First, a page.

Natural Remedies: Plants that Relieve Common Health Conditions

Some of the best medicines you will ever use are free for the growing. Plants such as yarrow, pumpkin, privet, goldenseal and more have been used for centuries as natural healers.


| June/July 1995



Meadowsweet

Every time you reach for an aspirin, you owe a debt to the plant called meadowsweet, for it was this herb from which salicylic acid was first obtained. Salicylates found in the flowers of meadowsweet are the basis of its long-standing reputation as a remedy for flu, rheumatism, arthritis and fevers.


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As you walk down the aisles of your local drugstore, seeing the array of brightly colored bottles and boxes whose contents are designed to treat an almost endless variety of ailments, could you ever imagine them as flowers once growing on a forest floor or as bark cut from one of its trees? Is there even a remote relationship between the life of the woods and the bottles on the shelf?

The nationally known author and environmental scientist G. Tyler Miller tells us that in America, one of every four drugs sold either over-the-counter or by prescription has its origin in plant life. From the chemicals developed by nature have actually come 25 percent of all our medications. In some nations, the percentage is as high as 50. There is a pharmacy in the forest.

The history of the relationship between products from living plants and healing medications goes back to the very beginnings of medicine itself. There are museum records of prescriptions dating back to Egypt in 3700 B.C. Their work was followed by the Chinese, and later, Greek and Roman medicine came into its own. By 600 A.D. the Arab world had developed a health care system while scientific medicine and pharmacy began to flourish in Europe in the eighth century.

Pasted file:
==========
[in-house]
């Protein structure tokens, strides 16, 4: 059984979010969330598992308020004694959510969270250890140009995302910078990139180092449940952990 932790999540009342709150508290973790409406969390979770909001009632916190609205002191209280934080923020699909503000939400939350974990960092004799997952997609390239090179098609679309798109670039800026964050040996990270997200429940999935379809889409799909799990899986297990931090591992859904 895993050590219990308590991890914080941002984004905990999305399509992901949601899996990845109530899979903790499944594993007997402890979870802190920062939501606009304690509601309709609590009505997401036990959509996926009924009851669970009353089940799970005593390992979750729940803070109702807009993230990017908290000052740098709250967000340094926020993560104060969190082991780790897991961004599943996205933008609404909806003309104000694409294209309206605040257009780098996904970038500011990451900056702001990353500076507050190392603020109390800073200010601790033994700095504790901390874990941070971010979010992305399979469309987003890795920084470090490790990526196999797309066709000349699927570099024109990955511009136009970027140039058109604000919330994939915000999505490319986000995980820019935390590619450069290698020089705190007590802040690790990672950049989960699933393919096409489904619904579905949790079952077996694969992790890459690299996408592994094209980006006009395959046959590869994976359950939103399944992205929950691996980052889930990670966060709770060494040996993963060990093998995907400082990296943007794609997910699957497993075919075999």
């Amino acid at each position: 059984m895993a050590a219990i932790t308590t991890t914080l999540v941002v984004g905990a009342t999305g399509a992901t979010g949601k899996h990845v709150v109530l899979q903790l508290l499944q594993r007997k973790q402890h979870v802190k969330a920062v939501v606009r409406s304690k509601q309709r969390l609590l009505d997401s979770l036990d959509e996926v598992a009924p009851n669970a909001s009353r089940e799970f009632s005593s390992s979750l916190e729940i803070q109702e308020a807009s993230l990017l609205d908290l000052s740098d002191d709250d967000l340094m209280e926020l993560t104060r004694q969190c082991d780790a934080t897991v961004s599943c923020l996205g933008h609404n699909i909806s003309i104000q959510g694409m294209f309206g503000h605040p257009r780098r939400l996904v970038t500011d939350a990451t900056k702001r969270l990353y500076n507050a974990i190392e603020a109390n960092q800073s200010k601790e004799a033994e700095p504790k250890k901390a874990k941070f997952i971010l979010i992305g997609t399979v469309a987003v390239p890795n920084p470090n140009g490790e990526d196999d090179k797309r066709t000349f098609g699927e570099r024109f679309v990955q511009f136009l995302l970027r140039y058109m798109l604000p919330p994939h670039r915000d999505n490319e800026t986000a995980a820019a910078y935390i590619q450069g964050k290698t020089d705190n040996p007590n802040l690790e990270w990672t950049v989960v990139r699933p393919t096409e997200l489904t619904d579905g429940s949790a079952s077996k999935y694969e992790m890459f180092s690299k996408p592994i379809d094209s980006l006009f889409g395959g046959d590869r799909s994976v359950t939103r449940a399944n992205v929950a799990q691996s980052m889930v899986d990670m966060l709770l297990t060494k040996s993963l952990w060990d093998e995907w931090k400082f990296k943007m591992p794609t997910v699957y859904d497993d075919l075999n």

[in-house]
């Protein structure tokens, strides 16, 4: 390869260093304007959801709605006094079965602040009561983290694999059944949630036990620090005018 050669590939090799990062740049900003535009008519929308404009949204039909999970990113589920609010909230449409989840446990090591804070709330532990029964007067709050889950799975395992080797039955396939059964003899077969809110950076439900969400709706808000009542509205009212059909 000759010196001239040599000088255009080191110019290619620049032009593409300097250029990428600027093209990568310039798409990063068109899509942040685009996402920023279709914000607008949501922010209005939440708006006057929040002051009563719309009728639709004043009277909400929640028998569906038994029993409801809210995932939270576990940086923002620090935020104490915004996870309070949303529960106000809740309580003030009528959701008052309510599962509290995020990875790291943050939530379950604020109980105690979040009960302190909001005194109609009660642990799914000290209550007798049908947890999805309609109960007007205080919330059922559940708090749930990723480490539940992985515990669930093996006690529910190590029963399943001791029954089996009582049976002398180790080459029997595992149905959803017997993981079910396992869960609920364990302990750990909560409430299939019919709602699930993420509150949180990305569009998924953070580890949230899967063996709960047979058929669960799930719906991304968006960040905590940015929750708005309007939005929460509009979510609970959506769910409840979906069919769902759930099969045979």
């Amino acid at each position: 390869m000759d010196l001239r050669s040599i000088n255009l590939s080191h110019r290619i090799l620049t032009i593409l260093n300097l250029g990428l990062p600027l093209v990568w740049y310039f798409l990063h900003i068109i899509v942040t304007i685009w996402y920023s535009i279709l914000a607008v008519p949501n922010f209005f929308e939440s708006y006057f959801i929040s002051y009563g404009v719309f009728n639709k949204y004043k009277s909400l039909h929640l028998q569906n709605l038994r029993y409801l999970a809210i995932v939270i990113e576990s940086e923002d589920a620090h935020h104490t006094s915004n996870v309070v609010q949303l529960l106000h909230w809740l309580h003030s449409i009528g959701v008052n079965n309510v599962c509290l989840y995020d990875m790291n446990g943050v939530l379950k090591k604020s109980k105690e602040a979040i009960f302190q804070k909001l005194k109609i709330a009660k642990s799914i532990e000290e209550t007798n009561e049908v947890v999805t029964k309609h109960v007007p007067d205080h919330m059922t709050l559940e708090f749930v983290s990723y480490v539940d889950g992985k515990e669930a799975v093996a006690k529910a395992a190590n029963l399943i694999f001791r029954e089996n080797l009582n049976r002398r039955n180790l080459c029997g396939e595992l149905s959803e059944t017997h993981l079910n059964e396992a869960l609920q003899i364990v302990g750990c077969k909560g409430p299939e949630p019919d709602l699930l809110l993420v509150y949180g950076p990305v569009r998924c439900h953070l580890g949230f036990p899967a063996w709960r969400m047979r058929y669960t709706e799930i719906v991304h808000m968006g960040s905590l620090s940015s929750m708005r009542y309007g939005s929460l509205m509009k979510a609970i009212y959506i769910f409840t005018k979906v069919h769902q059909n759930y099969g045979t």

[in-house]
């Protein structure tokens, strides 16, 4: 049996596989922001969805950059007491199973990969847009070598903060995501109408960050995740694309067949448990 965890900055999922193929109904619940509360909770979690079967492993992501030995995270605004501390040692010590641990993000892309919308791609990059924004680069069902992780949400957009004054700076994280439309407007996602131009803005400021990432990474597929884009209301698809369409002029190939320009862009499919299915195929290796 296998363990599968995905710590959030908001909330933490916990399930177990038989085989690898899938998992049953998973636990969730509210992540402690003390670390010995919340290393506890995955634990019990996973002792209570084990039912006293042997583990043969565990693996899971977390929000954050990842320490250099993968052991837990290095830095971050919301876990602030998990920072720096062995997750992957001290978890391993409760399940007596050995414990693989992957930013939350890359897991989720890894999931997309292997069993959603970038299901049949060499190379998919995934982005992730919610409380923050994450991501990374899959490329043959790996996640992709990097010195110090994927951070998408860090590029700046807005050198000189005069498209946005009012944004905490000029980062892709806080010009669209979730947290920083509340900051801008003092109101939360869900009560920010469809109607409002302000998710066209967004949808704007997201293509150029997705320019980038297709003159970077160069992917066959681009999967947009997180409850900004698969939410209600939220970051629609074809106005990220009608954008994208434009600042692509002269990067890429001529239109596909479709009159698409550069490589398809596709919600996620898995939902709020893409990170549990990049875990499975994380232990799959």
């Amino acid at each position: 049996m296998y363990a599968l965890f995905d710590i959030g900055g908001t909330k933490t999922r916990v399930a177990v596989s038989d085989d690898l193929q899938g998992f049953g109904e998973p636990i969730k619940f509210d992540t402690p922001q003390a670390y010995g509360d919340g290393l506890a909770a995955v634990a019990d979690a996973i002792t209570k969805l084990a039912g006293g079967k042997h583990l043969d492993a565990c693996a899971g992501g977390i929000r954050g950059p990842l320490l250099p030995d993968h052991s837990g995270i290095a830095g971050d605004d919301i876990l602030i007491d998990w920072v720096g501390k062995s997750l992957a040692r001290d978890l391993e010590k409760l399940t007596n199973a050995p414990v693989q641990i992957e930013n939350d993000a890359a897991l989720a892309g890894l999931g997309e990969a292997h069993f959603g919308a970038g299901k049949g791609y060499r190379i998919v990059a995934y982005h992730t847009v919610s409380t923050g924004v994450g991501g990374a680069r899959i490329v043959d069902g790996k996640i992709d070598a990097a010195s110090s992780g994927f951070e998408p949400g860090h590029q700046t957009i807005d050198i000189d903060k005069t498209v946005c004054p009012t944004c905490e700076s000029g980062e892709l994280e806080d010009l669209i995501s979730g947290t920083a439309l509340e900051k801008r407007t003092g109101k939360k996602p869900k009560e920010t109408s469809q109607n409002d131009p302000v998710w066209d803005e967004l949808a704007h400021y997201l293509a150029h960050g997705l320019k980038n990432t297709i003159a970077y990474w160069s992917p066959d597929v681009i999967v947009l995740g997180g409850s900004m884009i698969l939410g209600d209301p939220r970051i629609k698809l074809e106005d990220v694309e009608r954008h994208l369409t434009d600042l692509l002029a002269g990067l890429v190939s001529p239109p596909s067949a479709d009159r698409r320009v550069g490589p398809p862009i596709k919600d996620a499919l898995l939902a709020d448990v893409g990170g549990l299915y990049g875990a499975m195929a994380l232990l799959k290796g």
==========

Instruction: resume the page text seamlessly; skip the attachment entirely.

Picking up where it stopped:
The American experience is deeply rooted in the lore of Native Americans. Indian nations from coast to coast developed a considerable volume of knowledge of natu ral substances and used them with great success in treating their sick. The first official compendium (called a Pharmacopeia) was published in 1778, just two years following the American Revolution. By 1787, an American physician, Dr. Schoepf, had published his Materia Medica Americana, listing not only European remedies, but also dozens of drugs coming from our indigenous plants. Information regarding their preparation and uses had come largely from the accumulated knowledge of Native American medicine men.

Unfortunately the relationship between these natural products and viable healing drugs was to suffer an image problem when those motivated by quick profit got into the act. The many Western movies with their portrayal of the traveling medicine show and its list of “cures for what ails you” wasn’t a fabrication but an actual and dominant part of the medical scene. Lost in the vaudeville shuffle of questionable oils and tinctures was the fact that hundreds of pharmaceutical manufactures and dedicated physicians continued to produce and dispense medications that served to improve the health of our people. Many of these medications came from plant sources and were very effective.

What follows are nine of my favorite natural remedies with a history of usage that may go back hundreds, or even thousands, of years. Unfortunately, we’ve largely distanced ourselves from many of them as they found their way onto drugstore shelves as active ingredients of highly sophisticated (and very often artificially expensive) medicines. Yet the plants and the cures are ours to grow.

luke chambers
6/5/2012 2:02:54 AM

Just a warning about Datura. leave it alone! It is an extremely powerful hallucinogenic so unless your bored with L.S.D don't take it unless under the supervision of a qualified Herbalist and preferably not even then. and to the hippies among us who will run to the nearest patch I warned you!






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